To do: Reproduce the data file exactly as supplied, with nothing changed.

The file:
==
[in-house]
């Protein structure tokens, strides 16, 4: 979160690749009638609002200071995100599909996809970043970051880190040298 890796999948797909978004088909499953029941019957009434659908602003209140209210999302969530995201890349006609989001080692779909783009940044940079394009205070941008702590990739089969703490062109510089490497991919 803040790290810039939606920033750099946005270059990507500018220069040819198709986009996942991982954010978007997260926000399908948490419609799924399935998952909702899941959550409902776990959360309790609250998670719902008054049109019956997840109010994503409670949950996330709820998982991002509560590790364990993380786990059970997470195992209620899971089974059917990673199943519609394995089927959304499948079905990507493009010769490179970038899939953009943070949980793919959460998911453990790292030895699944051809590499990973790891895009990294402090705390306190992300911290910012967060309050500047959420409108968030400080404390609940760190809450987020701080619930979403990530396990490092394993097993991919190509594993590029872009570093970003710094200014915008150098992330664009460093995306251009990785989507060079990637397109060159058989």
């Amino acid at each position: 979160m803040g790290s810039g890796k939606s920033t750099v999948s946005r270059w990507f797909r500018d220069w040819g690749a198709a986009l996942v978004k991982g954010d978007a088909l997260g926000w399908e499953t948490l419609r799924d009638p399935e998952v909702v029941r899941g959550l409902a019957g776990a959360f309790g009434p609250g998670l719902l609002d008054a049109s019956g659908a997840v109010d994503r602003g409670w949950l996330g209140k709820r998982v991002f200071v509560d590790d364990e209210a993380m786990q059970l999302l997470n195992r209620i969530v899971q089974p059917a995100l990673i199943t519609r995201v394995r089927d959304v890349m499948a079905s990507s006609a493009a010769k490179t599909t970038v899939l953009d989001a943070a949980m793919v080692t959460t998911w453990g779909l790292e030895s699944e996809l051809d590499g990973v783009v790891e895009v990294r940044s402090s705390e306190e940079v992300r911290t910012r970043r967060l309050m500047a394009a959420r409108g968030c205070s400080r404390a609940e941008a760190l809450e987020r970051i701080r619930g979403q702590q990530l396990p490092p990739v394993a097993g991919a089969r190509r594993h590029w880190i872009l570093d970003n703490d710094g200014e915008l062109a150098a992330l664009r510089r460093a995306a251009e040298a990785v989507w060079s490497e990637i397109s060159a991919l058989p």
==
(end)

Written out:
[in-house]
């Protein structure tokens, strides 16, 4: 979160690749009638609002200071995100599909996809970043970051880190040298 890796999948797909978004088909499953029941019957009434659908602003209140209210999302969530995201890349006609989001080692779909783009940044940079394009205070941008702590990739089969703490062109510089490497991919 803040790290810039939606920033750099946005270059990507500018220069040819198709986009996942991982954010978007997260926000399908948490419609799924399935998952909702899941959550409902776990959360309790609250998670719902008054049109019956997840109010994503409670949950996330709820998982991002509560590790364990993380786990059970997470195992209620899971089974059917990673199943519609394995089927959304499948079905990507493009010769490179970038899939953009943070949980793919959460998911453990790292030895699944051809590499990973790891895009990294402090705390306190992300911290910012967060309050500047959420409108968030400080404390609940760190809450987020701080619930979403990530396990490092394993097993991919190509594993590029872009570093970003710094200014915008150098992330664009460093995306251009990785989507060079990637397109060159058989």
């Amino acid at each position: 979160m803040g790290s810039g890796k939606s920033t750099v999948s946005r270059w990507f797909r500018d220069w040819g690749a198709a986009l996942v978004k991982g954010d978007a088909l997260g926000w399908e499953t948490l419609r799924d009638p399935e998952v909702v029941r899941g959550l409902a019957g776990a959360f309790g009434p609250g998670l719902l609002d008054a049109s019956g659908a997840v109010d994503r602003g409670w949950l996330g209140k709820r998982v991002f200071v509560d590790d364990e209210a993380m786990q059970l999302l997470n195992r209620i969530v899971q089974p059917a995100l990673i199943t519609r995201v394995r089927d959304v890349m499948a079905s990507s006609a493009a010769k490179t599909t970038v899939l953009d989001a943070a949980m793919v080692t959460t998911w453990g779909l790292e030895s699944e996809l051809d590499g990973v783009v790891e895009v990294r940044s402090s705390e306190e940079v992300r911290t910012r970043r967060l309050m500047a394009a959420r409108g968030c205070s400080r404390a609940e941008a760190l809450e987020r970051i701080r619930g979403q702590q990530l396990p490092p990739v394993a097993g991919a089969r190509r594993h590029w880190i872009l570093d970003n703490d710094g200014e915008l062109a150098a992330l664009r510089r460093a995306a251009e040298a990785v989507w060079s490497e990637i397109s060159a991919l058989p």